Monday, June 15, 2015

Dynamic Literacy: WordBuilderOnline (A Schoolhouse Crew Review)

Teach vocabulary to students in grades 2 to 12 in just 15 minutes a day with Word Build

We have reviewed a lot of vocabulary programs that are geared toward older students prepping for "big tests" such as the SAT or ACT.  I was intrigued by Dynamic Literacy, a program that takes my favorite way to learn vocabulary - blending prefixes, suffixes, root words with critical thinking to create a wide mix-and-match vocabulary - and focused on younger students.  Rather than playing "catch up cramming,"  Dyamic Literacy begins with elementary students.  Crew members reviewed three programs from Dynamic Literacy: workbook programs in both the Foundations and Elements levels, and WordBuildOnline - an interactive, web-based program for students. 

Dynamic Literacy logo
The Foundations level is designed for 2nd through 5th grade (or 5th-9th for remedial work) students who have mastered phonics and transitioning to comprehension/spelling programs. The Elements level takes the program into grades 6-10 for mainstream/grades 7-12 for remedial students,where decoding academic texts becomes a focus.   Lessons focus on root families and give students the skills to decode words based on their prefixes, suffixes and roots.  This program is also appropriate for ESL students who may be older but still need to develop a stronger skill base in the English language.  Our WordBuildOnline subscription was to the Foundations level, and we received a two-student subscription to WordBuildOnline for Jude (2nd grade) and Celia (5th grade) to use.

All of the programs are designed to be used for a maximum of 15 minutes per day.  The idea is to not make vocabulary a long, drawn out process, but something that can be easily managed by even a young student.  Four lessons and a review each "week" means that a level can be accomplished in a full school year.  Because it it so short, I felt that it would be something Celia could do after her regular homework for enrichment; 15 minutes didn't seem like something too onerous.

 Lessons focus on adding either a prefix or a suffix to a word to create new ones"  If you know that the suffix -er means "more" than the root, "steep + er" = more steep, "quick + er" = more quick;  if you know that "over" means "on top of" or "too much," you can figure out that "overpaid" means "paid extra on top of the cost" or "cost more than it should have."  Lessons start by creating the word, and then choosing its best use in a sentence.

Read carefully; some of the sentences make sense if you read what you think is there, not what actually IS there.

Other tasks include practicing putting the words together:

 Matching definitions:

Using the words in a sentence:

I liked the premise of the program.  However,  I struggled to like the program for our family.  First, it suggests 2nd grade to be starting point.  Jude's cognitive language skills are on par or slightly above expectations for his age, with his expressive language skills lagging.  He's getting better with lots of practice at reading, but he's not a very strong reader yet.  I found that while he did well if I read everything to him...I had to read everything to him.  He just was too slow of a reader to work independently in the allotted time. (We won't talk about his panic attacks over the countdown timer in the corner.)  This program is not good for novice readers unless they have assistance.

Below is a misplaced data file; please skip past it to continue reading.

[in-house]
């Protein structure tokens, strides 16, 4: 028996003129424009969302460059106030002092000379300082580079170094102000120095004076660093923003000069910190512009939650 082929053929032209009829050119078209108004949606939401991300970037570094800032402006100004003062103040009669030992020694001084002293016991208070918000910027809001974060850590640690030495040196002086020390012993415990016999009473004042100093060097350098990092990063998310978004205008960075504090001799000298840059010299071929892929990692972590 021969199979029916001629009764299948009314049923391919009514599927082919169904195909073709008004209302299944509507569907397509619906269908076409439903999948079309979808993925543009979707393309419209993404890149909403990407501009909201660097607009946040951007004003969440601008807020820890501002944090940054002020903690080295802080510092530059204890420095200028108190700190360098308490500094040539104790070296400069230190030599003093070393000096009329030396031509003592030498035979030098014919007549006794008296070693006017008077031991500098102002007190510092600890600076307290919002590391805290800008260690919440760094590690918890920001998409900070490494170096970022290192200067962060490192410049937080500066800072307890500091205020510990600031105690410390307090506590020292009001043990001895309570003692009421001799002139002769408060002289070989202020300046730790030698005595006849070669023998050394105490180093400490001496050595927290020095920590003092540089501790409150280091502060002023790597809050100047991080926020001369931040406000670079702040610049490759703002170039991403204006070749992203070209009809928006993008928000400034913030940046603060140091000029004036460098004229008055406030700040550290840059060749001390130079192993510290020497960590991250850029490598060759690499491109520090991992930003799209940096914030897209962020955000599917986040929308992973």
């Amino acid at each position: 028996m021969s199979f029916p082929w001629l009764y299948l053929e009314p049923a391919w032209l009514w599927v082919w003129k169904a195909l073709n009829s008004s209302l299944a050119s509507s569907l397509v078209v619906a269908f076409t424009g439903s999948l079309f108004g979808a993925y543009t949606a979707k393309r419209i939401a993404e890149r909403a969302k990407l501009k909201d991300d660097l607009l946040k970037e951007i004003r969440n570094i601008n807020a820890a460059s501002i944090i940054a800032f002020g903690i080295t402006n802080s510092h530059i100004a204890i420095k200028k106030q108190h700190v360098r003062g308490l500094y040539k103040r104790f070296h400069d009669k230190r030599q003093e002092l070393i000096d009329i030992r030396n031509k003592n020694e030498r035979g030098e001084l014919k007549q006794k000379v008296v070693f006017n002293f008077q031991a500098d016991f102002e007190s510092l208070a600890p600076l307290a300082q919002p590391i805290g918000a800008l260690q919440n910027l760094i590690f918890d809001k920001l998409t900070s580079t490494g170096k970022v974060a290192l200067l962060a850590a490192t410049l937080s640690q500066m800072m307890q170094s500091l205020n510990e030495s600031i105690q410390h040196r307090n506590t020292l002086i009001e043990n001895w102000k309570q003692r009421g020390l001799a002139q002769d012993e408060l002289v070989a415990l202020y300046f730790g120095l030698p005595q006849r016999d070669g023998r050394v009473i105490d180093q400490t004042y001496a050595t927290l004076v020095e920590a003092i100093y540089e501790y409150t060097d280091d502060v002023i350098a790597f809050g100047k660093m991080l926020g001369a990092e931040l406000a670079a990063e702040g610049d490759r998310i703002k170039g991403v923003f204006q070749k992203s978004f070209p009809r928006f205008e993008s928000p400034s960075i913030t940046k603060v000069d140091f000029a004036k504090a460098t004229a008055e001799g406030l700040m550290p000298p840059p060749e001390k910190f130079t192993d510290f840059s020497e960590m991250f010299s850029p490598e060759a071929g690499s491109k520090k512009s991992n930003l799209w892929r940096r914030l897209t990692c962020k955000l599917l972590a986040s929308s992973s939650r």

At the opposite end,  Celia found the program to be incredibly easy.  While the creators believe that it should take less than 15 minutes per day, Celia was finishing in less than five -- sometimes in under one minute!

 Finally, I asked her to just spend 15 minutes working, and do as much as she could. Often she completed an entire week's worth of activities in that time. WordBuildOnline sends you a notification email when your student has completed an activity.  My phone has an email app, and it was chiming almost constantly when she worked.

A good feature of the program is its parent dashboard.  It's very easy to keep track of the progress of your student(s).

Another was the "skateboard" that filled in.  After each activity is completed, the student earns another pawprint.  When the board is filled, that lesson is complete.

Jude is going at the one-section-a-day rate.  I'm impressed at how well he already knows the words in the program.  For example, often he could use words in their proper place (noun, verb, adjective, etc.) and context in a sentence.  However, he often struggled because he couldn't necessarily define the word when asked "Tell me what you think this means."  Celia isn't sure how much further she will continue with the program.  Level 1 contains 25 units, working with the most commonly used prefixes and suffixes.  She told me she would probably finish it since she's more than halfway done.  When I asked her how long she thought it would take her to complete, she responded "probably a couple's kind of boring because this is like what I learned in maybe third grade?"  I'm curious how she would do with the Essentials level, but after seeing bottom-of-the-level Jude struggle, I'm considering waiting until 7th or 8th grade to move her up.  I'll definitely be checking out the other reviews to see the content of that level.  You can read them, too, by clicking the banner below.

Follow Dynamic Literacy on social media:


Dynamic Literacy Review

 ©2012- 2015 Adventures with Jude. All rights reserved. All text, photographs, artwork, and other content may not be reproduced or transmitted in any form without the written consent of the author.

No comments:

Post a Comment

Related Posts Plugin for WordPress, Blogger...
Pin It button on image hover